1. GNOME Disks
GNOME Disks is a program available on any Linux Distribution that has a myriad of uses. It is primarily used to format hard drives, wipe them of their data, and create or modify the partitions on a drive. However, it also allows you to convert the entirety of a drive to an image, i.e. create a .img backup.
To convert your hard drive to a disk image, have the drive selected, go into the drive options menu (often looks like a button with three dots), and select "Create Disk Image … "
From there, simply choose where you want the image file saved and click on "Start Creating … "
Restoring an image to disk is just as easy and uses similar steps. Click on the drive options menu, go to "Restore Disk Image … " and select the .img file you want to restore to the hard drive.
Partimage is a terminal program with an easy-to-use text-based user interface that can quickly clone your drive to an image file. Where Partimage shines is in how quickly it works.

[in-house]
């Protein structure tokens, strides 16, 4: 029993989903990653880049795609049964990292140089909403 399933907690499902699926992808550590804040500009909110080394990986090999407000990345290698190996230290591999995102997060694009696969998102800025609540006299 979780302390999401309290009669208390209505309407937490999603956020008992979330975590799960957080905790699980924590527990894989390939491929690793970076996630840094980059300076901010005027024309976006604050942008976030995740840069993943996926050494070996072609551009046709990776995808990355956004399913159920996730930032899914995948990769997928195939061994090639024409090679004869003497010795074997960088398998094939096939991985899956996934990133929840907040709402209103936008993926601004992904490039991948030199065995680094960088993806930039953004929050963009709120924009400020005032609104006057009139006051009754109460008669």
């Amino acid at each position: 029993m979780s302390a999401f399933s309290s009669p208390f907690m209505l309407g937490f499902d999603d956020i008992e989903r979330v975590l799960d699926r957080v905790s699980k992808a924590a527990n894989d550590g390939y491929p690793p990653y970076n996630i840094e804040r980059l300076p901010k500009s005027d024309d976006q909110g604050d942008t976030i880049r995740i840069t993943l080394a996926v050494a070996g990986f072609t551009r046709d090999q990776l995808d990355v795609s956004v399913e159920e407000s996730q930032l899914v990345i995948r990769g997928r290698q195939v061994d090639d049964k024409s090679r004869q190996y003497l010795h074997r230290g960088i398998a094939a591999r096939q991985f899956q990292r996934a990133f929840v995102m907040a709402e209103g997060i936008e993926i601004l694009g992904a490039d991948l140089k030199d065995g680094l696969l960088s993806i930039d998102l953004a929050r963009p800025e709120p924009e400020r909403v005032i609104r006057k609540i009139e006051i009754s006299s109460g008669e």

Because Partimage will only copy data from the used portions of a partition, it processes much faster than other backup software that will copy the entire partition, including empty space.
Likewise, it also restores backups from image files much faster than many alternatives.
The only big downsides to using Partimage are that it doesn't support ext4 or btrfs filesystems, and the filesystem being cloned will need to be unmounted. This means that you cannot clone your entire root drive while you're using it.